Of all the indelible characters created on the beloved sketch comedy series Mad TV, few left as lasting an impression as Stuart. The dopey, vacant, sometimes scary little boy was played by Michael McDonald, the series’ longest-running cast member. But while Mad TV fans can instantly recognize Stuart, they might not know McDonald right away—he’s had an active career outside of the show, but he looks a lot different without the pasty makeup and bowl-cut wig. Read on to find out what else you might have seen McDonald in, and to see what he looks like now at 57.
Not to be confused with the singer of the same name—or a number of professional athletes—comedian and actor Michael McDonald joined the cast of Mad TV for the fourth season in 1998, starting as a featured player but getting a promotion to full-time halfway through the season. McDonald’s 10-season run made him the longest-running cast member. During his stint on the show, he created a number of recurring characters, including Stuart, but also Rusty Miller, Fightin’ Ron, and Marvin Tikvah, among others.
In a 2010 interview with Media Mikes, McDonald revealed the origin of the Stuart character. “A lot of the characters I did on MadTV, I originally developed on stage at a local improv theater in LA called [the] Groundlings,” he revealed. “Stuart, to name one, was what I like to call little dark windows from the past. The relationship between Stuart and his mother, played so brilliantly by Mo Collins, was based on the relationship I had with my mom. I would often just take things that happened and put that into sketches. When I originally gave the script to Mo, she read it and said, ‘Michael, this is really sick,’ and my response was, ‘Well, the year was 1975.'”
While McDonald’s background is in improv, he’s dabbled in plenty of scripted fare as well, with appearances on classic sitcoms like Seinfeld, Just Shoot Me, NewsRadio, and Scrubs. He served as a writer, director, and producer on the series Cougar Town.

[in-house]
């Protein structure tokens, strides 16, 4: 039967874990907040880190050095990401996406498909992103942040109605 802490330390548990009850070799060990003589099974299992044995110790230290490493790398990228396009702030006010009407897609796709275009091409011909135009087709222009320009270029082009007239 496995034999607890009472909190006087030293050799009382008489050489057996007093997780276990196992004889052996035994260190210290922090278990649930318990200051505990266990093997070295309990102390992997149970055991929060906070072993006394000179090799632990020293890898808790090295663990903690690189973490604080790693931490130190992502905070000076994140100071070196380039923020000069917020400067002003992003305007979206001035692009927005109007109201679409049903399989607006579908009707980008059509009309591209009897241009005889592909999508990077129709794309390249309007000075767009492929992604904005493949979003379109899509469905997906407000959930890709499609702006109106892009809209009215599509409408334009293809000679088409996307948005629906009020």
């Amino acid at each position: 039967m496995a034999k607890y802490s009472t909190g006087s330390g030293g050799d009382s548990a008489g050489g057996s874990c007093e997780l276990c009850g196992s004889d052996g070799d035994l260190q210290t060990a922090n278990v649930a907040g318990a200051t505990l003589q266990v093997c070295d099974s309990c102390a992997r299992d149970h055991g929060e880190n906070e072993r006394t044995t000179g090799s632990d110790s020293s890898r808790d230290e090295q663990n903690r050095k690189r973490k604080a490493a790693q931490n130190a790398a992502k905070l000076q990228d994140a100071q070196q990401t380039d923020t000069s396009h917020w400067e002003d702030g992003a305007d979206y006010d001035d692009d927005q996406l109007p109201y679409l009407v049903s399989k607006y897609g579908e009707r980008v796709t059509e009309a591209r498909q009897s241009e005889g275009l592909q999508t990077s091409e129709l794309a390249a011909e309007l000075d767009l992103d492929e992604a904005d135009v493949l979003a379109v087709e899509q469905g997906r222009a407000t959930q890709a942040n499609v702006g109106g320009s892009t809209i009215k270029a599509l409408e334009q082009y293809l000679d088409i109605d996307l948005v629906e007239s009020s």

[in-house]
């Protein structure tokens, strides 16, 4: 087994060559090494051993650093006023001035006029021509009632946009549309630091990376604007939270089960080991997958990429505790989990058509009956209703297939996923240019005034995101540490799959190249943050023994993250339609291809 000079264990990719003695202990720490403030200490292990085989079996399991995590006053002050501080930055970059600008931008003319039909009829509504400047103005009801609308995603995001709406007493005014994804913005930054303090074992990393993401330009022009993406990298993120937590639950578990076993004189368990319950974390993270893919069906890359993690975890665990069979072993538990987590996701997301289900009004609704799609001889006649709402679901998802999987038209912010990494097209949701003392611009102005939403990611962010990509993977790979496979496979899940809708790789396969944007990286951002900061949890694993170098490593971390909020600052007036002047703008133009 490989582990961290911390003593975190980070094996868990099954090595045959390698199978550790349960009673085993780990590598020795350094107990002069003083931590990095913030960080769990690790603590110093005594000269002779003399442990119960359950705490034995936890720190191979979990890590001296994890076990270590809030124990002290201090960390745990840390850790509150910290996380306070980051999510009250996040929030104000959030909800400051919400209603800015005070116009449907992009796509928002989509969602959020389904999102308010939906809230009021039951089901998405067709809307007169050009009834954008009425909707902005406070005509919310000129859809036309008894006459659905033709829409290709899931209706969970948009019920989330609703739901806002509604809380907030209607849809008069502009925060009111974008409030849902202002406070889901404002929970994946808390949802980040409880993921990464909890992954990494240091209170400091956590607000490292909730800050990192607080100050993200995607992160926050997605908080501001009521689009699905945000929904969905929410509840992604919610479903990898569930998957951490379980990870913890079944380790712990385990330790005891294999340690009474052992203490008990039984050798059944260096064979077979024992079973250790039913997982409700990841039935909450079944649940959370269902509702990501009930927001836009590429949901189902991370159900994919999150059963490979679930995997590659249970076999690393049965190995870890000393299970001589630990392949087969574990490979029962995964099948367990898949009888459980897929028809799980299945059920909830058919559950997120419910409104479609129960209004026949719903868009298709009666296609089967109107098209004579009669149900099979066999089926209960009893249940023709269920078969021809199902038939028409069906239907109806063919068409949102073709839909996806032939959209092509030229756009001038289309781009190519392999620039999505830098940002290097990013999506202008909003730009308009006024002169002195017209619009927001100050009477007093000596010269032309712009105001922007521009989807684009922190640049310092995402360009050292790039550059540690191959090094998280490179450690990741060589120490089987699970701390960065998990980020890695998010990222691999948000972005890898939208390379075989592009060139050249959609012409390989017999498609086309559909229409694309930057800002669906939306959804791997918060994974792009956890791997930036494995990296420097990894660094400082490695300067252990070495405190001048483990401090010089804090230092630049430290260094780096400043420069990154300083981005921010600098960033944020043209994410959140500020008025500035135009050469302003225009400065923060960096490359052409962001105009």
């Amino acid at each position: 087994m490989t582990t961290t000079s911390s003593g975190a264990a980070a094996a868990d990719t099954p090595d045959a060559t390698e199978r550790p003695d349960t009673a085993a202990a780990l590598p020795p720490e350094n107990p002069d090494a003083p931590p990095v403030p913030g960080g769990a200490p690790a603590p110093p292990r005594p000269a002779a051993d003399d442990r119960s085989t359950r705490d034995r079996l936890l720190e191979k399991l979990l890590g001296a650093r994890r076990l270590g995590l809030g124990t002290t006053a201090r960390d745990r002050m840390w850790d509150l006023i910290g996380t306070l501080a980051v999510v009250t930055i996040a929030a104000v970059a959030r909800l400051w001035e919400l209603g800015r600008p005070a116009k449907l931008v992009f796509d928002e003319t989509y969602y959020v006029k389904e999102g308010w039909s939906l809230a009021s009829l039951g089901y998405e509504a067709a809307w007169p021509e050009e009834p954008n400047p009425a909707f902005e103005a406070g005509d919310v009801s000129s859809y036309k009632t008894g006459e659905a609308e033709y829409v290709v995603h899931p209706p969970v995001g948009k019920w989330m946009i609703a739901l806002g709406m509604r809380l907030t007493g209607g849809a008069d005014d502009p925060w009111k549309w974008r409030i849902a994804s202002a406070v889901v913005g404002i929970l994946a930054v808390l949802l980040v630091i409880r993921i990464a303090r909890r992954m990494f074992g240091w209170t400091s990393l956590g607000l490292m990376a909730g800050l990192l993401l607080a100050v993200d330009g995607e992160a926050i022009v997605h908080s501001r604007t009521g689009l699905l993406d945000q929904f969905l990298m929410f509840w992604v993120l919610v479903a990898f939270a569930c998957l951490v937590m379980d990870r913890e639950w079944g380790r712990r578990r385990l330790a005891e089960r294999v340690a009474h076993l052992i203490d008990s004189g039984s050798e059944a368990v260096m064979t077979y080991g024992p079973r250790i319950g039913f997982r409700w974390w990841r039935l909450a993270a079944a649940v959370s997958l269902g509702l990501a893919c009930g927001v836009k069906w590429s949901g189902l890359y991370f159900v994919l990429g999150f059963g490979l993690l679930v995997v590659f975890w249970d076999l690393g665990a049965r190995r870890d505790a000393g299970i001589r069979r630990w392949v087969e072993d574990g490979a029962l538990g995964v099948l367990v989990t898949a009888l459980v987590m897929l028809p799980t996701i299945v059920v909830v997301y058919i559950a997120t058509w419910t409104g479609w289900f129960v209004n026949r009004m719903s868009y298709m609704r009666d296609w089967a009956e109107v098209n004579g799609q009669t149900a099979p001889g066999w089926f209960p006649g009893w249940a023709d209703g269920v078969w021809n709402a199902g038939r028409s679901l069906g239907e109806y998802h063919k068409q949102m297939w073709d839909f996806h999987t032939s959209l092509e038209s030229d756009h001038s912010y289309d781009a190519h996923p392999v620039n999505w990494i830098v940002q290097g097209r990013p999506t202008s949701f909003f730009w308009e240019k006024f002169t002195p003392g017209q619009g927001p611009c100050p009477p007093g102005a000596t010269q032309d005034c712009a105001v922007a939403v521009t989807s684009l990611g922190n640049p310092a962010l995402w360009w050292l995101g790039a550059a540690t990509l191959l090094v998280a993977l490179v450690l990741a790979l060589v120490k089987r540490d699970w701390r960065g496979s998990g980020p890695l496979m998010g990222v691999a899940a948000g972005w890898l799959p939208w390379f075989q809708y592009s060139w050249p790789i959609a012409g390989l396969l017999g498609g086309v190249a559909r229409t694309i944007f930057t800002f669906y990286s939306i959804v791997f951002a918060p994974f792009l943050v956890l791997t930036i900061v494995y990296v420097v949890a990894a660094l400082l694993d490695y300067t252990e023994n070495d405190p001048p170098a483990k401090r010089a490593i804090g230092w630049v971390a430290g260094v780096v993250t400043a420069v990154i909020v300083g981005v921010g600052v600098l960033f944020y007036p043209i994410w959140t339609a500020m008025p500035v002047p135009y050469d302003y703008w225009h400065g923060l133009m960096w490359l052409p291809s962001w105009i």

“I’m so fortunate to be working with such talented and friendly people, we do have a lot of fun [on Cougar Town],” he told LAist in a 2011 interview. “I couldn’t ask for a better boss [Courteney Cox].”
McDonald also continues to book gigs as a stand-up comedian. In a 2014 interview with The Laugh Button, the funny man explained that his schedule allows for him to perform onstage during his TV downtime. “I like to perform—with television especially, there’s kind of a season, so you have a good four months when you’re off, and it’s kind of the perfect fit. It’s almost like—not a summer job, because it’s not respectful to stand-up to call it that. It just works out timing-wise and scratches that performing itch.”
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If the now 57-year-old McDonald looks familiar to you, it may be because of his role in the 2021 hit horror sequel Halloween Kills. McDonald played the character Little John, living with his husband Big John (Scott McArthur) in masked killer Michael Myers’ childhood home. Looking very different than he did on Mad TV decades prior, McDonald has a few memorable moments, including a heartbreaking death scene. For Bloody Disgusting, writer Jason Scott called out the positive LGBTQ+ representation in a Halloween film, writing, “Their deaths are as brutal as you’d expect with a film called Halloween Kills, but the aftermath is oddly touching.”
Other recent roles for McDonald include Spy, The Boss, Ghostbusters, and The Happytime Murders, all featuring fellow Groundlings alum Melissa McCarthy. McDonald has appeared in episodes of the series Crazy Ex-Girlfriend and Brooklyn Nine-Nine, the latter of which he also directed 12 episodes of. And while you won’t see him onscreen, you can hear his voice as Harold McBride on The Loud House, where he and Wayne Brady have voiced Nickelodeon’s first gay couple since their debut in 2016.
In his interview with LAist, McDonald acknowledged that he’s had hecklers at his comedy shows who are eager for him to revisit his iconic Mad TV character. “A lot of times it’s fans who are just a bit out of hand—they’re just really excited to see me, so why would I yell at them?” he said. “You do get the people who really want to see me do Stuart.”
The LAist interviewer called McDonald an “amazing success story,” which the comedy star admitted he was uncertain about before agreeing. “I don’t know, I think if you presented me with all the thing I had to go through… because there certainly were some tough times, you know?” he said. “But then I think about a lot of the things I’ve done, and some of the great people I’ve worked with… I’ll say yes!”